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Robin Jenkins (John Robin Jenkins) Biography

(1912–2005), (John Robin Jenkins), Dust on the Paw, The Sardana Dances, The Holy Tree

Scottish novelist, born in the village of Flemington in Lanarkshire, educated at Hamilton Academy and Glasgow University. After working as a schoolteacher in Scotland, he taught from 1957 to 1968 in Afghanistan, Spain, and the East Indies, which respectively provide the settings for his novels Dust on the Paw (1961), The Sardana Dances (1964), and The Holy Tree (1969). So Gaily Sings the Lark (1951) was the first of many novels, the majority of which are characterized by the authenticity and detail of their reflections of his Scottish background: others include the quasi-autobiographical Happy for the Child (1953); The Cone-Gatherers (1955); The Changeling (1958), a compassionately ironic treatment of class distinctions; A Very Scotch Affair (1968); A Toast to the Lord (1972), which draws upon issues raised by the US submarine base at Holy Loch; and Fergus Lamont (1973), the most successfully comic of his works. Among his later novels are The Awakening of George Darroch (1985), a historical work which centres on the schism in the Church of Scotland in 1843, and Poverty Castle (1991). The underlying moral purpose informing all Jenkins's writing is evident in the consistency with which he engages the themes of loss of innocence and the interaction of creative and destructive impulses in human relations at personal and social levels. The conditioning of Scottish culture by a repressive Calvinist ethos, class prejudice, and the spiritual poverty engendered by material privation are also recurrent concerns in his work.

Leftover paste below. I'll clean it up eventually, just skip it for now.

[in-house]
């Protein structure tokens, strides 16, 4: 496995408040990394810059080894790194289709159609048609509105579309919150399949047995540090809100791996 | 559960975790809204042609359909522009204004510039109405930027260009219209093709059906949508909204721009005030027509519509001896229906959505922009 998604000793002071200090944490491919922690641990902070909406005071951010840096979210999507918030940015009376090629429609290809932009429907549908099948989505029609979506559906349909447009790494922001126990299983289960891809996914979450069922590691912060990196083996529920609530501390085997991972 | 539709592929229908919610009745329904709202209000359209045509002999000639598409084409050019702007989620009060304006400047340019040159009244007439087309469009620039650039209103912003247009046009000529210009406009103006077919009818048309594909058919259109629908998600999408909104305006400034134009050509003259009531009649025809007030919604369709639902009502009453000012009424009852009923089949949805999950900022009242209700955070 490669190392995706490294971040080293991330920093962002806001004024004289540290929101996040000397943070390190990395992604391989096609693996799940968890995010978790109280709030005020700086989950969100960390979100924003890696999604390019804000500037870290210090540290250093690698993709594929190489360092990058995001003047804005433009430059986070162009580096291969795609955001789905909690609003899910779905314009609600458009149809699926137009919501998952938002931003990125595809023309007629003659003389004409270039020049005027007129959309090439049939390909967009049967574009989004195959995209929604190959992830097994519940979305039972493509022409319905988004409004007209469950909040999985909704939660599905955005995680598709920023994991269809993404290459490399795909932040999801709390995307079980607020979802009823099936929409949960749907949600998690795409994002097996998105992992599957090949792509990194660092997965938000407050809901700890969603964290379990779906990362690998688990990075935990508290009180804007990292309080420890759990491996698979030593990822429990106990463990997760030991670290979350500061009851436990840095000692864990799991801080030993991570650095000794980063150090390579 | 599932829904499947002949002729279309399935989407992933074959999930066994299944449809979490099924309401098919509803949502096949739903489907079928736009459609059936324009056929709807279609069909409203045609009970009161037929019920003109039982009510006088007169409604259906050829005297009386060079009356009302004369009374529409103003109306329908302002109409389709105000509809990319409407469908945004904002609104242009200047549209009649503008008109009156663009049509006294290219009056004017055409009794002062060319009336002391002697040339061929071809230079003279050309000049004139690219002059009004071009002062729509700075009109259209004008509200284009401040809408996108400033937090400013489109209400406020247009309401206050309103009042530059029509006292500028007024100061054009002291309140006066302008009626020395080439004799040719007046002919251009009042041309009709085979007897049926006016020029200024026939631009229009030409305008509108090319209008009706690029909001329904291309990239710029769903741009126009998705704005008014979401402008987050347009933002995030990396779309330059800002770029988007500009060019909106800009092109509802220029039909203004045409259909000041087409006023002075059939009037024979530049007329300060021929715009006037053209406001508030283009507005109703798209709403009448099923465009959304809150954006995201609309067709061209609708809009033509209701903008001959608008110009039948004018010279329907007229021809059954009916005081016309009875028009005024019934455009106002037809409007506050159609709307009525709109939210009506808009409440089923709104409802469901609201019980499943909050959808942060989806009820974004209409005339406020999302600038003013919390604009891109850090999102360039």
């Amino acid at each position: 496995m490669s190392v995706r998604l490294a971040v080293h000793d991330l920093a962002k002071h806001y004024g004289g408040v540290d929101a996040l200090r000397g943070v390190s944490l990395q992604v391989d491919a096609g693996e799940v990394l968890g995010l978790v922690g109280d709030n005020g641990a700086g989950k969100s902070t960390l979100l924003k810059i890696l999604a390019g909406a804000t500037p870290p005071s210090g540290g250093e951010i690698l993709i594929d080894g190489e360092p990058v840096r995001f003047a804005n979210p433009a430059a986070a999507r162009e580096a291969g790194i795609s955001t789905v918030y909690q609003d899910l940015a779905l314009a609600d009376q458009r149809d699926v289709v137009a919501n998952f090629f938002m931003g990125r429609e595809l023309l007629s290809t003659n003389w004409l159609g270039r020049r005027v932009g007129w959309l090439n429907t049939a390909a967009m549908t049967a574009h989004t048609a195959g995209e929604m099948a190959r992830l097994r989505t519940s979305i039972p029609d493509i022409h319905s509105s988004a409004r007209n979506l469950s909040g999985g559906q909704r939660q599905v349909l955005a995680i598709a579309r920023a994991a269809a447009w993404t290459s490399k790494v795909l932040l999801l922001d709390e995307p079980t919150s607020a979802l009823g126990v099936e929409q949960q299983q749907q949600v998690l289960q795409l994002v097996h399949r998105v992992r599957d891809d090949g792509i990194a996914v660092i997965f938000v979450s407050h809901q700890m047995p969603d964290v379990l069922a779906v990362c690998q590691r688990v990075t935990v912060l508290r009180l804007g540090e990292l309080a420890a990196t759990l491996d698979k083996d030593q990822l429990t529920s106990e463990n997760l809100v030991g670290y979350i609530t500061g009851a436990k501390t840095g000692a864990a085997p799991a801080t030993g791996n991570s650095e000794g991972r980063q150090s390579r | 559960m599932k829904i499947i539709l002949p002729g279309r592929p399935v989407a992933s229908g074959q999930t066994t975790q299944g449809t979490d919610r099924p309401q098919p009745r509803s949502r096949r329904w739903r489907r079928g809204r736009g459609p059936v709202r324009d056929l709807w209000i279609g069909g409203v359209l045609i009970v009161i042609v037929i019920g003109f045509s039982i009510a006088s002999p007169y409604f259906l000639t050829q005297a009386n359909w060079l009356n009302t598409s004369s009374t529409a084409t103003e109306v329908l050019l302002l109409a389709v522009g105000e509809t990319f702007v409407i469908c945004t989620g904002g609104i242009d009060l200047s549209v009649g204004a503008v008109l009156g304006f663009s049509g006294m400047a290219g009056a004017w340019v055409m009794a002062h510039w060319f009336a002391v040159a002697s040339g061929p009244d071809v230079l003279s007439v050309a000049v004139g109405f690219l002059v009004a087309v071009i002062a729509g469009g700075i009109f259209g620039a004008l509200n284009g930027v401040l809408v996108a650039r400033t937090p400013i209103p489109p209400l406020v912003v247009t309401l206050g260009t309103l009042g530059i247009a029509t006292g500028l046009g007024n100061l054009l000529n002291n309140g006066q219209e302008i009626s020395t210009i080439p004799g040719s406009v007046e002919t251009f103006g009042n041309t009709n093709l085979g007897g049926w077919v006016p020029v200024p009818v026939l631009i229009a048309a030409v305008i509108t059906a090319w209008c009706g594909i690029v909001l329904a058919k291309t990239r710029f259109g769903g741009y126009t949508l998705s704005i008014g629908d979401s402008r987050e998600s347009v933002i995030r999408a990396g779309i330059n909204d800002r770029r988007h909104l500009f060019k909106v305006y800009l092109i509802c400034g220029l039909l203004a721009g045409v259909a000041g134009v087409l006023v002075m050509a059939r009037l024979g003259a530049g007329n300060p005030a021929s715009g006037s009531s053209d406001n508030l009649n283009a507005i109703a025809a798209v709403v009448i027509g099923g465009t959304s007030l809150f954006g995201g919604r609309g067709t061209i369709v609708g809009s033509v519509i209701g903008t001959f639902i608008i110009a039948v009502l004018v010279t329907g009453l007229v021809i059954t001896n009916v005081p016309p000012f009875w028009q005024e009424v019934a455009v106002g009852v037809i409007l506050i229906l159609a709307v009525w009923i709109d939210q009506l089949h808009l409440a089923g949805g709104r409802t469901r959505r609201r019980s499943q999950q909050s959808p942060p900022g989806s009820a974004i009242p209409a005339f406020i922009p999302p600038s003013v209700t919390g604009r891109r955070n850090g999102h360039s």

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Literature Reference: American Literature, English Literature, Classics & Modern FictionEncyclopedia of Literature: Tama Janowitz Biography to P(atrick) J(oseph Gregory) Kavanagh Biography